Using a conventional spraying apparatus and humidity controlled compressed air, the solution prepared in this example was sprayed onto a major surface of a soda-lime glass plate produced by the float process. In the spraying operation the glass plate was kept at about 570 C., and the moisture content in the spraying atmosphere was controlled to 10 g/m3 (at N.T.P.) in the first run but increased to 25 g/m3 (at N.T.P.) in the second run.

In either of the thus produced two samples of heat-reflecting glass plate, the titanium oxide coating film was exellent in both the manner of adhesion to the glass plate and the smoothness of the surface.

EXAMPLE 2

A solution was prepared by using the same materials as in Example 1 in different proportions. That is, the solution was obtained from a mixture composed of 20.8% of the starting material [Ti(O2 C5 H7)2 (OC3 H7)2 +2C3 H7 OH], 2.5% of acetylacetone, 23.2% of 2-ethyl-1,3-hexane diol and 53.5% of dichloromethane, by volume. This solution was used in the same spray coating operation as in Example 1.

In the two samples produced by controlling the moisture content in the spraying atmosphere to 10 g/m3 and 25 g/m3, respectively, the titanium oxide coating film was excellent in both the manner of adhesion to the glass plate and the smoothness of the surface.

EXAMPLE 3

The starting material was a mixture of titanium dipropoxy-di(ethyl acetoacetate) and free propyl alcohol in the proportion indicated by [Ti(O3 C6 H9)2 (OC3 H7)2 +2C3 H7 OH]. Ethyl acetoacetate and 2-ethyl-1,3-hexane diol were successively added to the starting material, and then dichloromethane was added. The resultant mixture was composed of 20.1% of the starting material, 6.6% of ethyl acetoacetate, 11.7% of 2-ethyl-1,3-hexane diol and 61.6% of dichloromethane, by volume. Obtained as the result was a solution of a chelate compound in which two molecules of ethyl acetoacetate are coordinating as chelate ligands to titanium and two molecules of the diol as nonchelate ligands.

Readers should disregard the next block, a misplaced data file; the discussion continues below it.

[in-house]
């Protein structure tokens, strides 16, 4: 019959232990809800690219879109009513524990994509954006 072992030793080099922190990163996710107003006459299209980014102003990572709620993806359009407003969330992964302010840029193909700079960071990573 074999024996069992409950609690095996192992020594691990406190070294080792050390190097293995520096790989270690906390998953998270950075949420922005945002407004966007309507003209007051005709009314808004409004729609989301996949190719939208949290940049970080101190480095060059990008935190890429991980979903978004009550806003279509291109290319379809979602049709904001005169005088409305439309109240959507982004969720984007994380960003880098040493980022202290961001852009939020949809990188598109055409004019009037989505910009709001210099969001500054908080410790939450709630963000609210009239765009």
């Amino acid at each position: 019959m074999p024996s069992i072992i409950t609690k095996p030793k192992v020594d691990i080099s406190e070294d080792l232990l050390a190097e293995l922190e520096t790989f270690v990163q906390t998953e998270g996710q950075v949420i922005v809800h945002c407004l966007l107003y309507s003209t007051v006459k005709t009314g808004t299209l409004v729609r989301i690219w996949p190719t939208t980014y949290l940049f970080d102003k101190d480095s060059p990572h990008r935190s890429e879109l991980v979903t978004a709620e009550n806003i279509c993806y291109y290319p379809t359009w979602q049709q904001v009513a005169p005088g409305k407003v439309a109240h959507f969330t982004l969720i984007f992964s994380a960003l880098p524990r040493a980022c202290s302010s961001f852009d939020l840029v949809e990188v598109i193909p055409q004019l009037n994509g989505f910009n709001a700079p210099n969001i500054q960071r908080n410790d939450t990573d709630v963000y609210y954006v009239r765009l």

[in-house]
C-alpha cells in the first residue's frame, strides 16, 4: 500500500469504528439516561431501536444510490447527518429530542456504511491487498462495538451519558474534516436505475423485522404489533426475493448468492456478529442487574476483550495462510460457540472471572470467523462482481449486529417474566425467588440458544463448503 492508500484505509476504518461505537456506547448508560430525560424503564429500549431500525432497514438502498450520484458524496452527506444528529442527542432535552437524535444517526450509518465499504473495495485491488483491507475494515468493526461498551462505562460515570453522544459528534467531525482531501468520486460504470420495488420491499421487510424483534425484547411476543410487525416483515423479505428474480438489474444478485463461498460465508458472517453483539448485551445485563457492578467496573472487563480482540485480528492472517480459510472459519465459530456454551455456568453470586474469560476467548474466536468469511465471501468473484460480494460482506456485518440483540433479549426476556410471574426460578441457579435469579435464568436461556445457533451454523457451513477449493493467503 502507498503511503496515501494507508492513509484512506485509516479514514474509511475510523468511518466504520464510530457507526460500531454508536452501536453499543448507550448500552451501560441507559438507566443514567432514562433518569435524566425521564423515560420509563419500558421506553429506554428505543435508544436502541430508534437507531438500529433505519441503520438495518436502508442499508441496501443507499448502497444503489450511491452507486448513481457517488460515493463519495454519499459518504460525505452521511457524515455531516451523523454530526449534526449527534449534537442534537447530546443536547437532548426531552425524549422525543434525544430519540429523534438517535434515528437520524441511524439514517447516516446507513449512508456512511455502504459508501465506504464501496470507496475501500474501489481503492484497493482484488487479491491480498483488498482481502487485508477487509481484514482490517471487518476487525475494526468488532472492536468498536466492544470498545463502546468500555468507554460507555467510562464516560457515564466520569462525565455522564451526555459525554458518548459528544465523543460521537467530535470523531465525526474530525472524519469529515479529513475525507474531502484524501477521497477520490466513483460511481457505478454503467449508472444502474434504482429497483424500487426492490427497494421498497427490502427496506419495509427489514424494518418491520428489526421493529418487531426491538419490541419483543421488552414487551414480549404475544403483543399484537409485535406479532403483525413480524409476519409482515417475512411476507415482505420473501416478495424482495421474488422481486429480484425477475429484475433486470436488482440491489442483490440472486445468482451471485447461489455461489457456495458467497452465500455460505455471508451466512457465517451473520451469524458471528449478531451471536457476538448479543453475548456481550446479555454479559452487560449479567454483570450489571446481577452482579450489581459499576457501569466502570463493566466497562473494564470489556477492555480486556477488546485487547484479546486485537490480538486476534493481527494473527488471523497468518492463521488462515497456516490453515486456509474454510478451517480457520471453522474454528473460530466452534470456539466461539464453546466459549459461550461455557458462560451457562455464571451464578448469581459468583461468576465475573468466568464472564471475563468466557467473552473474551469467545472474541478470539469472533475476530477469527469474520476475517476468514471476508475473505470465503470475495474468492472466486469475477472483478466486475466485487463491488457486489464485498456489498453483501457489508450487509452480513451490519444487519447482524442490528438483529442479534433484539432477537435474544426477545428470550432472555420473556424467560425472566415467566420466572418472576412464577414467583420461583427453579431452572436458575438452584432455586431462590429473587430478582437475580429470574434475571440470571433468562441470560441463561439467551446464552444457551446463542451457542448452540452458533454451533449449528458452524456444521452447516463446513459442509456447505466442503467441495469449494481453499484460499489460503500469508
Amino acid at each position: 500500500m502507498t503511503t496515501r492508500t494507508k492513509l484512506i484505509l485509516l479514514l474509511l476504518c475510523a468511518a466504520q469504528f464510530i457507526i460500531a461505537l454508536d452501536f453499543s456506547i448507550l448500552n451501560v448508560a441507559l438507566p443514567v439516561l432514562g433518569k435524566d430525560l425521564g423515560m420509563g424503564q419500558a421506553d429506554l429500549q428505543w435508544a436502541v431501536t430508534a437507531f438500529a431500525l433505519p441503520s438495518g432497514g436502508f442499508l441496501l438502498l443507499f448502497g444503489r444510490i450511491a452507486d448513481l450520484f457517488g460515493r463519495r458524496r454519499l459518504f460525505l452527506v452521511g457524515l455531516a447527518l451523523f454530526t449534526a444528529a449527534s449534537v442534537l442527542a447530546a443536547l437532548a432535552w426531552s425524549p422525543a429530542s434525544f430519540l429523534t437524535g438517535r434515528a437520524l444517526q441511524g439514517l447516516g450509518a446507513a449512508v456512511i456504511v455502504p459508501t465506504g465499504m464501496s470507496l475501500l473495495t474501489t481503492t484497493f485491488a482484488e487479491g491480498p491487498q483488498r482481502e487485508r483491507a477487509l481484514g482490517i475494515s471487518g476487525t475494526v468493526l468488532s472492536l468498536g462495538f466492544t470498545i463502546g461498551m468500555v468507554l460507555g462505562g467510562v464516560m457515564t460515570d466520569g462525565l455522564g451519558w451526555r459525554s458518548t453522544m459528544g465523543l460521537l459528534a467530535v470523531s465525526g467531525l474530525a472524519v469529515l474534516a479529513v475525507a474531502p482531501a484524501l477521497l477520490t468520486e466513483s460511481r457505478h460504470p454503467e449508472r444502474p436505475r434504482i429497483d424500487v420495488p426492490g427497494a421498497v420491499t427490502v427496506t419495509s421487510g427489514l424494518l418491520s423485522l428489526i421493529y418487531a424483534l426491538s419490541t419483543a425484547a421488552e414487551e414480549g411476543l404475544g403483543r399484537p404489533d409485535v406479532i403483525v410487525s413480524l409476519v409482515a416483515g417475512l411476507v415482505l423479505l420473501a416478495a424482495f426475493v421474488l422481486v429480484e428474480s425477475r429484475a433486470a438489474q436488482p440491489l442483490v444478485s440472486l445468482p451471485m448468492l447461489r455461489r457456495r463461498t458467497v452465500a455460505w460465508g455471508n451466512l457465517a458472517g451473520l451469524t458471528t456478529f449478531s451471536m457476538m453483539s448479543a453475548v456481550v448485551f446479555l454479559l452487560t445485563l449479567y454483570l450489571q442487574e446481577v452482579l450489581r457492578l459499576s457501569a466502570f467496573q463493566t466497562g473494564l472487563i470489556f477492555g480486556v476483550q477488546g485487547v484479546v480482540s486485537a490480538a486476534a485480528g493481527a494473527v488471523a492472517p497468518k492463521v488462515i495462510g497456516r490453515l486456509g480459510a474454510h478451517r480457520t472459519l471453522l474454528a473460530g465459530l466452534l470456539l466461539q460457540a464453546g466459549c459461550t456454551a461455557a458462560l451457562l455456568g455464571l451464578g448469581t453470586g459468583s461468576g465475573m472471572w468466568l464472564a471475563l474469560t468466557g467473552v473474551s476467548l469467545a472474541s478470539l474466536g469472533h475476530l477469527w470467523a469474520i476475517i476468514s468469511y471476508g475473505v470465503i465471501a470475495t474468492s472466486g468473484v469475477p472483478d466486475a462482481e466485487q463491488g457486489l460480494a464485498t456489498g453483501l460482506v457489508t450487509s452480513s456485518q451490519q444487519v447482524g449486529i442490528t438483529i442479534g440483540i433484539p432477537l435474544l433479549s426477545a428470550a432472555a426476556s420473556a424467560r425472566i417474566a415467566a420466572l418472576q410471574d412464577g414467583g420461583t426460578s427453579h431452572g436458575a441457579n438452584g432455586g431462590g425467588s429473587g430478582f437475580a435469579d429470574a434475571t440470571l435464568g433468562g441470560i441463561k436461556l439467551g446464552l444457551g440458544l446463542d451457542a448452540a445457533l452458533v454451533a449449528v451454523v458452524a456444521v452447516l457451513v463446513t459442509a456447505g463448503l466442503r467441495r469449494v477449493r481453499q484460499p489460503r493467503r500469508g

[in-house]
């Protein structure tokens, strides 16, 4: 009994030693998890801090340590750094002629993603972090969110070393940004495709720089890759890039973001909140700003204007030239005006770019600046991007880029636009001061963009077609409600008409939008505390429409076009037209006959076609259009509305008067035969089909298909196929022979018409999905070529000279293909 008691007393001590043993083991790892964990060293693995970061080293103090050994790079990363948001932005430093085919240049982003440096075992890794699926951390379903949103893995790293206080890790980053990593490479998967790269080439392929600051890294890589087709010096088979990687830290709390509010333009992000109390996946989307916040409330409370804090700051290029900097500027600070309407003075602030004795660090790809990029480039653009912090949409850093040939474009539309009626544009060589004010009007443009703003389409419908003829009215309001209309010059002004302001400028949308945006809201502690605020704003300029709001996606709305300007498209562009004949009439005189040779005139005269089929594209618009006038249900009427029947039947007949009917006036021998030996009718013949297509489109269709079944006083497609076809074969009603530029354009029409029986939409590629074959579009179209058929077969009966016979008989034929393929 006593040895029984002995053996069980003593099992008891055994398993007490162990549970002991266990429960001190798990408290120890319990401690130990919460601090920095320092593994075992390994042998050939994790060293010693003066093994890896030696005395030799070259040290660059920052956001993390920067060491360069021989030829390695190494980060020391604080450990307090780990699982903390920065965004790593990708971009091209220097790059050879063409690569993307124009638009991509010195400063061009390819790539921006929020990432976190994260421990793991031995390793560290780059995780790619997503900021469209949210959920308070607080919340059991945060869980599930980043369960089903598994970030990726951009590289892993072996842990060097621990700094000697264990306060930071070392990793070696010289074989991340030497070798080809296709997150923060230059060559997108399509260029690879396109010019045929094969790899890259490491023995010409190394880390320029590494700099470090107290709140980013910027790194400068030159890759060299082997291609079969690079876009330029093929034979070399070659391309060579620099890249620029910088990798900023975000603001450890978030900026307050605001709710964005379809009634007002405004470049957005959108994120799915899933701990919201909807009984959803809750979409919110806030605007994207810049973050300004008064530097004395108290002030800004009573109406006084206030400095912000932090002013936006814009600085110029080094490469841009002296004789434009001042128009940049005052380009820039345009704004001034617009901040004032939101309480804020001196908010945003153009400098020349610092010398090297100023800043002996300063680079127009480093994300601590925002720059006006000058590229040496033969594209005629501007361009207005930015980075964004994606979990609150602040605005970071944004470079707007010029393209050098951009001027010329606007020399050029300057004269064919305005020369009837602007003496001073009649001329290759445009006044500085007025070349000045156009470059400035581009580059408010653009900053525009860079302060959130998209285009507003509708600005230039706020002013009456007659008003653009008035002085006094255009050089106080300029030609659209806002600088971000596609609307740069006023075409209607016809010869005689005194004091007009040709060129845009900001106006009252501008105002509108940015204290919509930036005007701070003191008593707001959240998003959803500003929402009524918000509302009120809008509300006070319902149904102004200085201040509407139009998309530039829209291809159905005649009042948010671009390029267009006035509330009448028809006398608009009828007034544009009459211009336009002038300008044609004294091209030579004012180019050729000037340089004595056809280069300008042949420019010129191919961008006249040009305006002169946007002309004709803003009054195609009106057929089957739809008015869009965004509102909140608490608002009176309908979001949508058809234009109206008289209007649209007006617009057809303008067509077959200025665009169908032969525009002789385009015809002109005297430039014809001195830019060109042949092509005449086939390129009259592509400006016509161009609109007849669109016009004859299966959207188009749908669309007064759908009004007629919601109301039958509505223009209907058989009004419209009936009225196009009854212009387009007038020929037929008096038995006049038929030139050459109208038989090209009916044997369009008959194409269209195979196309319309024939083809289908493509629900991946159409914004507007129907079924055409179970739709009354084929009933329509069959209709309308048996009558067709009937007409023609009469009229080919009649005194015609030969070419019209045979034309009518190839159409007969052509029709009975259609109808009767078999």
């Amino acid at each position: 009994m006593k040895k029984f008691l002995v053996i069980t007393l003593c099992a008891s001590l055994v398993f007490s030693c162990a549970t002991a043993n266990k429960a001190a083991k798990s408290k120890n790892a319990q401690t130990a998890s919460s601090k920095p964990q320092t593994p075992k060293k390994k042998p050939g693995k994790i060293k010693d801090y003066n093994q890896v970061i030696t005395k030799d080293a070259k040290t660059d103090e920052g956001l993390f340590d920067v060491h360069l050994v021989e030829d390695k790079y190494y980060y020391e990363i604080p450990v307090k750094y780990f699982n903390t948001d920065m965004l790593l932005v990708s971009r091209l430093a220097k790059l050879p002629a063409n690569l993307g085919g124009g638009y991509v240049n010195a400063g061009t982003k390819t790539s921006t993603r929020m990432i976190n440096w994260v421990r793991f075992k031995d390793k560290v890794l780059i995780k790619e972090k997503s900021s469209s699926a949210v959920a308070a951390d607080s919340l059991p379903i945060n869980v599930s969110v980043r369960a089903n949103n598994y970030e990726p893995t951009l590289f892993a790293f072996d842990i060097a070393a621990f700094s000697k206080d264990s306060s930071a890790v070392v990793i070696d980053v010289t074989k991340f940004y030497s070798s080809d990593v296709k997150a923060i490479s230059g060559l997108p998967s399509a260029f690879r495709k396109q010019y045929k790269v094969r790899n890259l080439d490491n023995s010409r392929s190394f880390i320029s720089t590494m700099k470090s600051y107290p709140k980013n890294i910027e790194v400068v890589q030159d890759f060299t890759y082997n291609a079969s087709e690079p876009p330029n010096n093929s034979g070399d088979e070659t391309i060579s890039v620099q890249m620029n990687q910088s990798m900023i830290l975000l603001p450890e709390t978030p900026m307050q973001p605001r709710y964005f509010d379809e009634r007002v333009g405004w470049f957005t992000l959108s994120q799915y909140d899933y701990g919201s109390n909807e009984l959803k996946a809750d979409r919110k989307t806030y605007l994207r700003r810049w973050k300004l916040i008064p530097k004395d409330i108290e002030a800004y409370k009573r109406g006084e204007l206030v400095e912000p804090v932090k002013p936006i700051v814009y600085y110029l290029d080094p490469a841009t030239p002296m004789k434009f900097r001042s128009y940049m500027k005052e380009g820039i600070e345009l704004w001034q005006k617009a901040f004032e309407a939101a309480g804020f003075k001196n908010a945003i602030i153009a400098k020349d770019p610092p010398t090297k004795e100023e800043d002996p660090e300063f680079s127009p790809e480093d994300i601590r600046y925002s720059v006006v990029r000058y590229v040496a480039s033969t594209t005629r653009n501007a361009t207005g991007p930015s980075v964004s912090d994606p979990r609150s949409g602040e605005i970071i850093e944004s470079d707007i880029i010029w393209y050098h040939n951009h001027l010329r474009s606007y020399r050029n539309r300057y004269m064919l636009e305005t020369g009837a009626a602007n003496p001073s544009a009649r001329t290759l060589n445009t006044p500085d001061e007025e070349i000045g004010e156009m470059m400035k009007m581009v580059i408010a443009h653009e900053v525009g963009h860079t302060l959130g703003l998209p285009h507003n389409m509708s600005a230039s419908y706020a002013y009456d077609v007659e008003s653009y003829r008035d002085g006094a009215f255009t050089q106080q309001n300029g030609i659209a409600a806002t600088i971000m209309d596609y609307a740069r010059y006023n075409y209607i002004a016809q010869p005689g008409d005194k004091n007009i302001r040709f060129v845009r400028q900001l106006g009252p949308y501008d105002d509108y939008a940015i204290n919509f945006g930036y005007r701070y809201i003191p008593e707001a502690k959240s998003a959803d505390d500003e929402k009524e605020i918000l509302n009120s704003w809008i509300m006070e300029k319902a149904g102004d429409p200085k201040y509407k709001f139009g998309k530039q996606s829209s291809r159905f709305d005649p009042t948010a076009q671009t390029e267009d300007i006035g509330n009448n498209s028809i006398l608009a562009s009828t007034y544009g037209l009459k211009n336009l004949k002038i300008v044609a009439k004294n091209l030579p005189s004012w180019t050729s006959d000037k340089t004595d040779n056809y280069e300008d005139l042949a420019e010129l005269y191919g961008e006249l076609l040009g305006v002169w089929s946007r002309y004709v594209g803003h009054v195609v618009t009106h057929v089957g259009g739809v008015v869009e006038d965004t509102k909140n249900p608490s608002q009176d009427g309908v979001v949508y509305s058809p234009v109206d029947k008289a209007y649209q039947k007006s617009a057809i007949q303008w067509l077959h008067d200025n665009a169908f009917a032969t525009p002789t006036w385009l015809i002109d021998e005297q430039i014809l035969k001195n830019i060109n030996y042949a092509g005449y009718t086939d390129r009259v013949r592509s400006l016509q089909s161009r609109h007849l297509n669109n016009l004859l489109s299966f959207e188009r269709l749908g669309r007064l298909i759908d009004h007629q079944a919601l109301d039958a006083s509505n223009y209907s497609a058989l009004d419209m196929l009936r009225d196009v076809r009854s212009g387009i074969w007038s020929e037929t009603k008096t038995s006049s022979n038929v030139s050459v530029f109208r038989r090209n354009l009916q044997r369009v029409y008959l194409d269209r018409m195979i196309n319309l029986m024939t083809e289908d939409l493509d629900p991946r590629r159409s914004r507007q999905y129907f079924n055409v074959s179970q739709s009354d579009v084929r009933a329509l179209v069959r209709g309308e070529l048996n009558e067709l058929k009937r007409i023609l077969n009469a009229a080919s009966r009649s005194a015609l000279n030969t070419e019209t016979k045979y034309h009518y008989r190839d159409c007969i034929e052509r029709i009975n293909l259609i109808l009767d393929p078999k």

This solution was used in the same spray coating operation as in Example 1. In either of the two samples produced by differently controlling the moisture content in the spraying atmosphere, the titanium oxide coating film was excellent in both the manner of adhesion to the glass plate and the smoothness of the surface.

REFERENCE 1

A solution was prepared generally in accordance with Example 1 except that the addition of free acetylacetone was omitted. That is, the solution was obtained from a mixture composed of 21% of the starting material [Ti(O2 C5 H7)2 (OC3 H7)2 +2C3 H7 OH], 18% of 2-ethyl-1,3-hexane diol and 61% of dichloromethane, by volume. This solution was used in the same spray coating operation as in Example 1.

In the sample produced by controlling the moisture content in the spraying atmosphere to 10 g/m3 the titanium oxide coating film was excellent in both the manner of adhesion to the glass plate and the smoothness of the surface. However, when the moisture content was 25 g/m3 the resultant coating film was unacceptably inferior in the adhesion and barely acceptable in the smoothness of the surface.

REFERENCE 2

A solution was prepared generally in accordance with Example 1 except that the addition of 2-ethyl-1,3-hexane diol was omitted. That is, the solution was obtained from a mixture composed of 23% of the starting material described in Example 1, 7% of free acetylacetone and 70% of dichloromethane, by volume. In this case no substitution took place for the two propoxyl groups (monoalcohol) initially coordinated to titanium as nonchelate ligands.